The prevalence of the internet to buy and sell militaria and war relics means the supply of military antiques and collectables has never been as plentiful, and all just a few clicks away. In times past, your best chance of picking up that sought after piece of militaria involved dedication and commitment. You visited militaria shows, or wrote off for price lists, or picked up the Yellow Pages and made some calls. Changing geographic boundaries also means dealers have it easy travelling further to locate more stock. With the once heavily militarised Eastern Bloc opening up, suddenly large caches of militaria and surplus are on the market. The net impact of all this change is more militaria on the market and weakened prices result. You don’t want to be saddled with something worth less than you paid in the future, so be realistic and value mass-market items with this in mind.
3) Is your militaria noteable?
Because if it is, the chances are it is commanding a record price despite the recession. Today you find many military leaders sat behind desks – they’re deemed too important to risk in the line of fire. It’s why the war relics of yesterday’s war heroes, those who led their men from the front, are so in demand today – and fetching premium prices. When associated with notable military figures such as officers, special forces or paratroopers, medal groups, uniforms, collections of personal artefacts such as photos and documents are all increasing in value. Contrast that with the prices of common militaria – the regular, mass-market army gear which are level or weakening. Demand remains strong in collecting circles for named militaria, so keep your eyes open for it.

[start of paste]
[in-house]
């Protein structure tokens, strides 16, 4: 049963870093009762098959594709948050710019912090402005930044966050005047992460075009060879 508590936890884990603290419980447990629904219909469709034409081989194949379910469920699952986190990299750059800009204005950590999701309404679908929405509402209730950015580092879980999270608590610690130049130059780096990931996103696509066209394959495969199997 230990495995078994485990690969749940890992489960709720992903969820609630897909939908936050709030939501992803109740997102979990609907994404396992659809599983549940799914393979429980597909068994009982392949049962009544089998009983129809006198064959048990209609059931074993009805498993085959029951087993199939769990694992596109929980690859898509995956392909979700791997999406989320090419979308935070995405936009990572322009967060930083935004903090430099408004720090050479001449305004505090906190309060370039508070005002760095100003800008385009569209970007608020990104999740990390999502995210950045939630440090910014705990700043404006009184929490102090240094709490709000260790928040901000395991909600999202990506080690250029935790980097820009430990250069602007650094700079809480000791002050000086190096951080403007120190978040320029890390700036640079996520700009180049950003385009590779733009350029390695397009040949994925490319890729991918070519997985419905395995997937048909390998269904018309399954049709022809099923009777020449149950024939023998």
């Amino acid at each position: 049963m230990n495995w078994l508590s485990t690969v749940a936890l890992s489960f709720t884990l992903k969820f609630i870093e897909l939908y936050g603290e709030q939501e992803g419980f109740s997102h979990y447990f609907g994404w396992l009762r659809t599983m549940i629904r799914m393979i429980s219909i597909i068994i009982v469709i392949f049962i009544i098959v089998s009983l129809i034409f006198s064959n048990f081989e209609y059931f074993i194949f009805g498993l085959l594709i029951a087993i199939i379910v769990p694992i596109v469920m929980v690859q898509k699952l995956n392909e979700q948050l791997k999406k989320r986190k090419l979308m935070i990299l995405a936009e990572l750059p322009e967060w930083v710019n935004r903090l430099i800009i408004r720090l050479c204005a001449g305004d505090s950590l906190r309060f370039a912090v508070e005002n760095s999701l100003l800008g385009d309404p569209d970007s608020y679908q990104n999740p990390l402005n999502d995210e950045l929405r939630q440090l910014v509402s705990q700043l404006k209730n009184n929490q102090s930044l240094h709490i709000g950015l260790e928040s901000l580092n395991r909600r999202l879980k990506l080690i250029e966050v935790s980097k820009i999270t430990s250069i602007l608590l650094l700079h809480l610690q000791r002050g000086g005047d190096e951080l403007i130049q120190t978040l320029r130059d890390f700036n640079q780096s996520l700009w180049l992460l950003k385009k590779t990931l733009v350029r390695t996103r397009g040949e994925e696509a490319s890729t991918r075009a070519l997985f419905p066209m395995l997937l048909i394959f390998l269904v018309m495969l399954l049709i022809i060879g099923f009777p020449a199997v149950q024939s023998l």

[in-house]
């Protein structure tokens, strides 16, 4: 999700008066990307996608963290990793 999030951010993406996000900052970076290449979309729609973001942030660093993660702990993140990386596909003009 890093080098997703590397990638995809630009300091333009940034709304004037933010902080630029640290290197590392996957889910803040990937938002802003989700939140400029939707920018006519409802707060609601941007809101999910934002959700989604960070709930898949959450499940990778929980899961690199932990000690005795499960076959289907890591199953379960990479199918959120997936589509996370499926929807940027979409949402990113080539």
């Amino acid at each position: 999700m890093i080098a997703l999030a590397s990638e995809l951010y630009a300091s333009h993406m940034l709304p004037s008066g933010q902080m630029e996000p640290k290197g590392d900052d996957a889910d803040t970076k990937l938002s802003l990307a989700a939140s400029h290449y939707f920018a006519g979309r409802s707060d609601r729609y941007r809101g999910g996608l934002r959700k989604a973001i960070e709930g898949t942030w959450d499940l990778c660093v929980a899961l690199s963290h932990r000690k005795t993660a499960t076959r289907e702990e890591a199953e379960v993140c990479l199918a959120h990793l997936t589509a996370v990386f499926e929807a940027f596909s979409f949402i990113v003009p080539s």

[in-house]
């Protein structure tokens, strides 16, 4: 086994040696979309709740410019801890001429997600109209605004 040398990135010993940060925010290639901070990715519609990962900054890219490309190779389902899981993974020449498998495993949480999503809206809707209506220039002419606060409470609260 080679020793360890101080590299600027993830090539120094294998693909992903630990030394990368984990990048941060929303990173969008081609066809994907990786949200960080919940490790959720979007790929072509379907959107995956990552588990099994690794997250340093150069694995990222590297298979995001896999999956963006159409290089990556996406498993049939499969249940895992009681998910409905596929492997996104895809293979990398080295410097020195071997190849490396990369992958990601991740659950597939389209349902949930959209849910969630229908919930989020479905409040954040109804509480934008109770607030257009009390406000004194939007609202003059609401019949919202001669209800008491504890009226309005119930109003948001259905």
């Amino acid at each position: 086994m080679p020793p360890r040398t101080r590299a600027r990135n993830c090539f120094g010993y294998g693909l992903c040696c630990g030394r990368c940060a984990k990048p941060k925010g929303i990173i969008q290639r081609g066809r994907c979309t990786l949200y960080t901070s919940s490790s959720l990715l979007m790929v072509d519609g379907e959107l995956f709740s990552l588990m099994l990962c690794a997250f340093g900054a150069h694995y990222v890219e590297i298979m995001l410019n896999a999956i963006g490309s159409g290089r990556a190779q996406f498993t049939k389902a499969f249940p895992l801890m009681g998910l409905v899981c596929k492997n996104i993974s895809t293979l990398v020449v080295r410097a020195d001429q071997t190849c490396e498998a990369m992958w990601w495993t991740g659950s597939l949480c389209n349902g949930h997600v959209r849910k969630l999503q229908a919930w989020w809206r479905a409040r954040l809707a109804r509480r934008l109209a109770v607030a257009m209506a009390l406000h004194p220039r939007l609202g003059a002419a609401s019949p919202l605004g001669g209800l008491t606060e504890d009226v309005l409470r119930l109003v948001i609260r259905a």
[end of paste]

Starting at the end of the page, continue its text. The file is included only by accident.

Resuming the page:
4) Is your purchase connected with an up and coming war anniversary?
Collectability is hard to predict. But one thing for sure is that around the major anniversaries of conflict such as the recent 30th anniversary of the British Falklands War, there is typically a surge in interest and nostalgia for militaria connected with those conflicts. Veterans of conflict in the later part of the 20th Century are getting older, and around anniversaries when the media are broadcasting stories of their contributions, public interest peaks creating the prime circumstances for buyer demand. We’ve said it in previous blog posts, but with the upcoming centenary of the start of World War I in 2014, which will receive considerable worldwide coverage, expect interest to increase in WW1 artifacts. So be aware of up and coming remembrance years and have this in mind when your hunting out relics.
5) Do you have an exit strategy from your purchase?
Ask any collector how they would liquidate their militaria collection if they need to, and you will probably get a response that they haven’t really thought about it. But if you think about your militaria collection as the investment of your hard earned cash it actually is, then like any good investor you should be working out how and when you get your cash out, especially if you need to. The last thing you want to do is to have to sell your prized collection for discounted prices, just to get your cash out in a hurry. So when approaching your latest militaria purchase ask yourself what your plan is if you need to move it on in a hurry, and what you could expect to realise from doing so.
So now you know our to questions to help you make a smart purchase during hard times, where do you go next? Visit our Buying pages of course and see what you can discover >>